No Man’s Land is a phrase used to indicate disputed or unoccupied territory. It was used to both justify territorial conquest and to refer to places that were dumping grounds for refuse. Three artists have come together to present work on the relationship between the human gaze and terrain that is both real and imagined, inhabited and free. Hannah Chalew, Dan Rule, and Michel Varisco present a diverse range of approaches and media from drawings on handcrafted paper made from sugarcane and plastic, to new media/video installations, to tableau-style documentary photographs.
Each artist in the show has depicted landscapes devoid of people, literal “no man’s lands,” but bearing strong signs of human imprint and disturbance. Through their works, the artists ask the viewer to consider how our relationship with the environment on an individual and collective level has led us to where we are today and what the future for both humans and the land will look like.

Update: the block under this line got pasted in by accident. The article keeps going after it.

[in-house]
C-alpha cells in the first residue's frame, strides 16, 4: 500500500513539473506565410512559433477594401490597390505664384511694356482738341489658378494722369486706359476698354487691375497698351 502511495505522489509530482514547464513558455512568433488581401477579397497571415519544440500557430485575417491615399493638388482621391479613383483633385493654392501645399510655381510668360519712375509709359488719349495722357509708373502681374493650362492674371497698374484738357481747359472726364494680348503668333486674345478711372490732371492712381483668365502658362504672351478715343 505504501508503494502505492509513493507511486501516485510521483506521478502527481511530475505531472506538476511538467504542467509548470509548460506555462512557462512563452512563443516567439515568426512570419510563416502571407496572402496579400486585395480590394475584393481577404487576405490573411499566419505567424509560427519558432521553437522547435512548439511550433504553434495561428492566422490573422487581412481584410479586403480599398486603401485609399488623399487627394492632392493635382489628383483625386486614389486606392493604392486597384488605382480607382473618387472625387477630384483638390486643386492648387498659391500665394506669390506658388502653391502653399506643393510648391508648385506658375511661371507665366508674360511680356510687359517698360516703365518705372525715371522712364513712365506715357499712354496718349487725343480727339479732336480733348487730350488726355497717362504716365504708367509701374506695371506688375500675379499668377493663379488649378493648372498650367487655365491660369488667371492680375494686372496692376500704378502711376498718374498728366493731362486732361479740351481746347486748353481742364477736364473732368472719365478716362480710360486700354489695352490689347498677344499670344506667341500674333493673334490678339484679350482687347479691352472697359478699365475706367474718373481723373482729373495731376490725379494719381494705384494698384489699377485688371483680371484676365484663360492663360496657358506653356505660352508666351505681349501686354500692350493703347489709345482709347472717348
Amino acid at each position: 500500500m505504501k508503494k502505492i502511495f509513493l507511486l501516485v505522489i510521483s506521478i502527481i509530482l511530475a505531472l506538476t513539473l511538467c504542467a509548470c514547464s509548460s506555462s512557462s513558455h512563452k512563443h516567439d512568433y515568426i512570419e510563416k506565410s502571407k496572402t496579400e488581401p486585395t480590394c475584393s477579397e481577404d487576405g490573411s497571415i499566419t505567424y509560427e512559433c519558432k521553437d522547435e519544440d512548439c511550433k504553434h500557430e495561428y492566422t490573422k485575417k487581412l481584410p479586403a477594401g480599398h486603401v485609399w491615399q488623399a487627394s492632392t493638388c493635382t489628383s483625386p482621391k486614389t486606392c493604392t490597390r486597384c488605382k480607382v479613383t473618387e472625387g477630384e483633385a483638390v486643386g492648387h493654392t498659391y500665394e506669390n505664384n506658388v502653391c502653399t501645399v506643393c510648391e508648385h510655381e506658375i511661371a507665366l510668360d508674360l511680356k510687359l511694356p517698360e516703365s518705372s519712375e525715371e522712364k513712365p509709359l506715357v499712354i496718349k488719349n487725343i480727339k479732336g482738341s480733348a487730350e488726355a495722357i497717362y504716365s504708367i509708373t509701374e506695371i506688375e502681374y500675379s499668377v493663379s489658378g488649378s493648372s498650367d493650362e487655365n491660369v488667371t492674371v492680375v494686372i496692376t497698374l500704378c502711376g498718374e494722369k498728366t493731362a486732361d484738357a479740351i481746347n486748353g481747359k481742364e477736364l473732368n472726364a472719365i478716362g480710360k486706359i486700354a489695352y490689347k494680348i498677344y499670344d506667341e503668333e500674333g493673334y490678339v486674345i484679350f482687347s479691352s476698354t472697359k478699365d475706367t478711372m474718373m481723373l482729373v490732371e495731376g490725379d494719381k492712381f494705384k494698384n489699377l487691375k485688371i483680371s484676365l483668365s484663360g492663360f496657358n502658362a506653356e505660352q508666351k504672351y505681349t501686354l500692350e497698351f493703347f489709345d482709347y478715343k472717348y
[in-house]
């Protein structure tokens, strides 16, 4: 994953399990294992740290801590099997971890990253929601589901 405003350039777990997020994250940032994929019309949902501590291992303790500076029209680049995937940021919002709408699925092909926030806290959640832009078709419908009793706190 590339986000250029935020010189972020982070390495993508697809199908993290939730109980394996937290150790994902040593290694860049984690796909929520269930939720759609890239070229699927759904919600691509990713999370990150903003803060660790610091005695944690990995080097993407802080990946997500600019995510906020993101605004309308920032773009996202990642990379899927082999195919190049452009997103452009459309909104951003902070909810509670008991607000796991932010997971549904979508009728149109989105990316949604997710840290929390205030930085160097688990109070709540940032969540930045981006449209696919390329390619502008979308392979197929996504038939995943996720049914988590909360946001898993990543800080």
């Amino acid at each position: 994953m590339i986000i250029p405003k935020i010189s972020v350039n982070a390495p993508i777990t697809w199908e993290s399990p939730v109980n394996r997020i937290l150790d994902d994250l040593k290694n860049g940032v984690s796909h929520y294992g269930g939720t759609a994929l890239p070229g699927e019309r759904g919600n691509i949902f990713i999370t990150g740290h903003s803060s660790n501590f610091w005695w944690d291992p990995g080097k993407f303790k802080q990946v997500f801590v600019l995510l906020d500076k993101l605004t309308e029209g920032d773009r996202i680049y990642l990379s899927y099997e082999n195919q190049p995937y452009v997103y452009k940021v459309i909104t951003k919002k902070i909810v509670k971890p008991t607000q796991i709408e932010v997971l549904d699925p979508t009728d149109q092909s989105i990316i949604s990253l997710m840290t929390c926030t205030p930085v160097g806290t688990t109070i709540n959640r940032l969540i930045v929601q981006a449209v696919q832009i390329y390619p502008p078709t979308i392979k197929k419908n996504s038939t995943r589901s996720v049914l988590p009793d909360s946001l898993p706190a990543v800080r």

As a prompt for creating a viable future, the artists purchased a renewable energy certificate (REC) which allows electrons from Bull Creek Windfarm near Lubbock, Texas into the grid equaling that of the Isaac Delgado Gallery’s month long use of electricity based on the square footage of the space.
Isaac Delgado Fine Arts Gallery, Delgado Community College, New Orleans
The opening night of the show we coordinated with 350 New Orleans to have their monthly meeting following the opening. They hosted a conversation called “Goodbye to the Boot with writer Brett Anderson on his article “Louisiana Loses the Boot” about the changing nature of Louisiana's iconic boot shape as it becomes rapidly outdated in a state on the frontlines of coastal land loss and climate change.